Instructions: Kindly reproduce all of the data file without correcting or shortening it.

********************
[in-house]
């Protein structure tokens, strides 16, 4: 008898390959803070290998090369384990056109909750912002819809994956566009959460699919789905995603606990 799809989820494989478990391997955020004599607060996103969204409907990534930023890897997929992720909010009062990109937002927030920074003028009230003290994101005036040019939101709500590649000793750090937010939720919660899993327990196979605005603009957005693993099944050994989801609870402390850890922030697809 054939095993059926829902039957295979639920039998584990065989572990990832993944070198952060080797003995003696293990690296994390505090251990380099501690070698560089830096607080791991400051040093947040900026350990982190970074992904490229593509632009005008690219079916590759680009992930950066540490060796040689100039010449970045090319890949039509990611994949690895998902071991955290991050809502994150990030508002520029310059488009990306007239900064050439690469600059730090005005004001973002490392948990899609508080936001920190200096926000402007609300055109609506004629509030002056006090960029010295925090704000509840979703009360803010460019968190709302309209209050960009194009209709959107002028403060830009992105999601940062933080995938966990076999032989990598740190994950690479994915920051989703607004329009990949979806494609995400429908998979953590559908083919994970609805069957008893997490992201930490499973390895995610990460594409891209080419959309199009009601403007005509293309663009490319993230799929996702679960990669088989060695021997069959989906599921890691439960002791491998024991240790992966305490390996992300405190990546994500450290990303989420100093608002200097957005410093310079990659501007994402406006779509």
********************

[in-house]
């Protein structure tokens, strides 16, 4: 008898390959803070290998090369384990056109909750912002819809994956566009959460699919789905995603606990 799809989820494989478990391997955020004599607060996103969204409907990534930023890897997929992720909010009062990109937002927030920074003028009230003290994101005036040019939101709500590649000793750090937010939720919660899993327990196979605005603009957005693993099944050994989801609870402390850890922030697809 054939095993059926829902039957295979639920039998584990065989572990990832993944070198952060080797003995003696293990690296994390505090251990380099501690070698560089830096607080791991400051040093947040900026350990982190970074992904490229593509632009005008690219079916590759680009992930950066540490060796040689100039010449970045090319890949039509990611994949690895998902071991955290991050809502994150990030508002520029310059488009990306007239900064050439690469600059730090005005004001973002490392948990899609508080936001920190200096926000402007609300055109609506004629509030002056006090960029010295925090704000509840979703009360803010460019968190709302309209209050960009194009209709959107002028403060830009992105999601940062933080995938966990076999032989990598740190994950690479994915920051989703607004329009990949979806494609995400429908998979953590559908083919994970609805069957008893997490992201930490499973390895995610990460594409891209080419959309199009009601403007005509293309663009490319993230799929996702679960990669088989060695021997069959989906599921890691439960002791491998024991240790992966305490390996992300405190990546994500450290990303989420100093608002200097957005410093310079990659501007994402406006779509």